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Hello, students. My name is Dr. Martina Shabram. And I will be your instructor for today's lesson. I'm genuinely excited to teach you these concepts. So let's get started.
Today we're going to practice a skill that's more of a process than a product. We're learning about prewriting. By the end of our lesson, you'll know what prewriting is and you'll have explored some prewriting methods.
So have you ever sat at your computer staring at a blank screen, totally unsure of what to write? I know I have. That kind of experience can be so frustrating. So today we're going to practice some tricks to help us prepare to write. Because writing isn't a product, it's a process that has many different stages, steps, and methods.
To produce a finished, polished, beautiful piece of writing, I don't just sit down and write it. Not a chance. I go through many different steps and engage in a whole host of activities in order to turn an idea into a piece of text. And one of the most essential steps I take is to prewriting, which is part of the early development of a piece of writing.
I guarantee that all writers engage in some form of prewriting. So to become a great writer, we all need to understand the kinds of prewriting activities that we can try out before we put pen to paper or fingers to keyboard.
Well, then what is prewriting? Prewriting is an activity or set of activities that you might do as a writer to generate ideas for your paper. The reason we prewriting is to get a whole lot of ideas down on paper really quickly. This helps relieve the anxiety that might come along with a writing project, or might help us end writer's block, if we have it.
The whole goal of this prewriting is to encourage thinking, which means it's also a time to remain open to all sorts of ideas, opinions, and possible directions for your writing project. So there's a few different ways we might facilitate prewriting. We might think over our topic while walking the dog, talk about it with our friends, or discuss our ideas with a professor or a peer.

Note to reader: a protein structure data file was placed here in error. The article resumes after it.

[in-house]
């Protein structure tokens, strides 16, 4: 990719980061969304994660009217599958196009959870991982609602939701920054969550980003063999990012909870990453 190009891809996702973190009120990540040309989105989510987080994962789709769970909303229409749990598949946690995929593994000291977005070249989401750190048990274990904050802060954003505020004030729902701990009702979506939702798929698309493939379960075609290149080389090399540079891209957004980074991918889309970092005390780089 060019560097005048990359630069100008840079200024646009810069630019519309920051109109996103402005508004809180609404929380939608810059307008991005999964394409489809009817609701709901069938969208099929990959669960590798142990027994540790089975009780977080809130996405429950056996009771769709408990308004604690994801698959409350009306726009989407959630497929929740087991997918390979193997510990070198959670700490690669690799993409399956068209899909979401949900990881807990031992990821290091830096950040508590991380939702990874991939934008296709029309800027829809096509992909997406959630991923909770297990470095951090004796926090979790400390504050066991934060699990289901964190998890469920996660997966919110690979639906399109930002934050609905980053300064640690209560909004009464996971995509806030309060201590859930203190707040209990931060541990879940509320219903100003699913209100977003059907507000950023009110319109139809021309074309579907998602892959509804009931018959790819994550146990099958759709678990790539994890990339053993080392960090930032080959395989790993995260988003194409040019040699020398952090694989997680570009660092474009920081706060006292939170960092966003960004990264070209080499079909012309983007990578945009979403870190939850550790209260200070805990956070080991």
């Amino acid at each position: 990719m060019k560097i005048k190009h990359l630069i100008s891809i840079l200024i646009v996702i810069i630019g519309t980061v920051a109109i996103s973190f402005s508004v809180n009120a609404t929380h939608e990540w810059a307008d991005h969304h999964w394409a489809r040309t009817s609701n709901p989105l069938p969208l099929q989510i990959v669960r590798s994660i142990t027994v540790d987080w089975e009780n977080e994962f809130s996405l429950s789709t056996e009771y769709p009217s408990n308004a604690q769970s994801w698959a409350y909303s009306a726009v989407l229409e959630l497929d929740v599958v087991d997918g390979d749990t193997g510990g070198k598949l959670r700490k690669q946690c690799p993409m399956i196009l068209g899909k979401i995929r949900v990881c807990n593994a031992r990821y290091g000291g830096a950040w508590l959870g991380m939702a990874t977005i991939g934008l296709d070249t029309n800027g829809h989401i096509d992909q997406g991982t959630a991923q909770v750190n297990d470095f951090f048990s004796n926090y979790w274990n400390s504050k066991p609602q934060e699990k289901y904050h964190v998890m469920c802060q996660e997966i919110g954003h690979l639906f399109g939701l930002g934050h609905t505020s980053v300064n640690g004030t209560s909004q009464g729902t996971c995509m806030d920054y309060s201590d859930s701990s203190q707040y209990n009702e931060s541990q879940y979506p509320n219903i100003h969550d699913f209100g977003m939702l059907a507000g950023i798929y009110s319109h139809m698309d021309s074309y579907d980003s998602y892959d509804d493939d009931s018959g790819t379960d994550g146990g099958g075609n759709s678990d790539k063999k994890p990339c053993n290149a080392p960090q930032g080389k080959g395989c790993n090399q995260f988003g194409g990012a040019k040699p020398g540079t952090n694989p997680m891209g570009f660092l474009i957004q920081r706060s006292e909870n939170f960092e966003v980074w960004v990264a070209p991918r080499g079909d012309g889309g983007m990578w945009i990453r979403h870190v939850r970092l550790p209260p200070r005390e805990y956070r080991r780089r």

But there are also systematic strategies that we can use to prewrite. Some, like free writing, listing, and clustering, are almost like games we play with ourselves. Others may be more like a way of organizing thoughts to prepare for writing, such as outlining.
Outlining is a prewritten plan for an essay or other piece of writing, which generally includes ideas to be discussed and a structural organization. So to get the ideas that we'll put in an outline, we might want to try some of these fun prewriting strategies.
We'll start by thinking about listing as one prewriting strategy. When we list, we're just writing things down as they come. You might think of a topic, set a timer for a few minutes, and then spend those minutes listing every word, phrase, image, or concept that comes to your mind until the timer rings.
So what are the rules? Well, there aren't any. If a word or concept comes to your mind that seems silly, write it down, anyway. Don't censor anything. If the thought doesn't seem relevant to your topic, write it down, anyway. That connection could be useful later. You'll sort through those thoughts once you're at a point in the writing process where you're starting to organize your thoughts into a paper outline.
So let's do this together. I'll show you in real-time the kind of list I'd make on this topic. The first thing I think of is my dog. So I'll write down-- some of these animals are working animals and some are just pets.
So that makes me think about the difference between pets and other kinds of animals. I wonder what categories could we put animals in. What kind of work do animals do for humans? Now I could go on. But see how we already have a list forming of all the different thoughts that came up as I sat and considered human-animal relations?